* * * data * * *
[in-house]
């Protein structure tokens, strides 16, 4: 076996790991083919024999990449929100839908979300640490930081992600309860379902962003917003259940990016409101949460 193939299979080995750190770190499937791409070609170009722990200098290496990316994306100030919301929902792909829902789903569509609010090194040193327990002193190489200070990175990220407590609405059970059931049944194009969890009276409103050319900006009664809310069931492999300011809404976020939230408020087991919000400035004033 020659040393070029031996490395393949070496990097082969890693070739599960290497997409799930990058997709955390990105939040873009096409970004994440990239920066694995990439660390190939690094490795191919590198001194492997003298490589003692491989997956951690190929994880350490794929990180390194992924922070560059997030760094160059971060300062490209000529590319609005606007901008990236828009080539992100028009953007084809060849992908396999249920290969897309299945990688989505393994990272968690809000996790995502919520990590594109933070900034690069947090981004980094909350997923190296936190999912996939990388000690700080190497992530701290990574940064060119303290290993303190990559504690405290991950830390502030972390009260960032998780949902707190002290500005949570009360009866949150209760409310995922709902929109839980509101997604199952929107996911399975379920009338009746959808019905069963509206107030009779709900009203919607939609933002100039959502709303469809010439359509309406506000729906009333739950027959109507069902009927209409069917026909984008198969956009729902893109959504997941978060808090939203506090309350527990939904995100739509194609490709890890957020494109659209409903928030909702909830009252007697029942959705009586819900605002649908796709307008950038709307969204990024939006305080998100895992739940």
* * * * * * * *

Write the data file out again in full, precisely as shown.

[in-house]
């Protein structure tokens, strides 16, 4: 076996790991083919024999990449929100839908979300640490930081992600309860379902962003917003259940990016409101949460 193939299979080995750190770190499937791409070609170009722990200098290496990316994306100030919301929902792909829902789903569509609010090194040193327990002193190489200070990175990220407590609405059970059931049944194009969890009276409103050319900006009664809310069931492999300011809404976020939230408020087991919000400035004033 020659040393070029031996490395393949070496990097082969890693070739599960290497997409799930990058997709955390990105939040873009096409970004994440990239920066694995990439660390190939690094490795191919590198001194492997003298490589003692491989997956951690190929994880350490794929990180390194992924922070560059997030760094160059971060300062490209000529590319609005606007901008990236828009080539992100028009953007084809060849992908396999249920290969897309299945990688989505393994990272968690809000996790995502919520990590594109933070900034690069947090981004980094909350997923190296936190999912996939990388000690700080190497992530701290990574940064060119303290290993303190990559504690405290991950830390502030972390009260960032998780949902707190002290500005949570009360009866949150209760409310995922709902929109839980509101997604199952929107996911399975379920009338009746959808019905069963509206107030009779709900009203919607939609933002100039959502709303469809010439359509309406506000729906009333739950027959109507069902009927209409069917026909984008198969956009729902893109959504997941978060808090939203506090309350527990939904995100739509194609490709890890957020494109659209409903928030909702909830009252007697029942959705009586819900605002649908796709307008950038709307969204990024939006305080998100895992739940």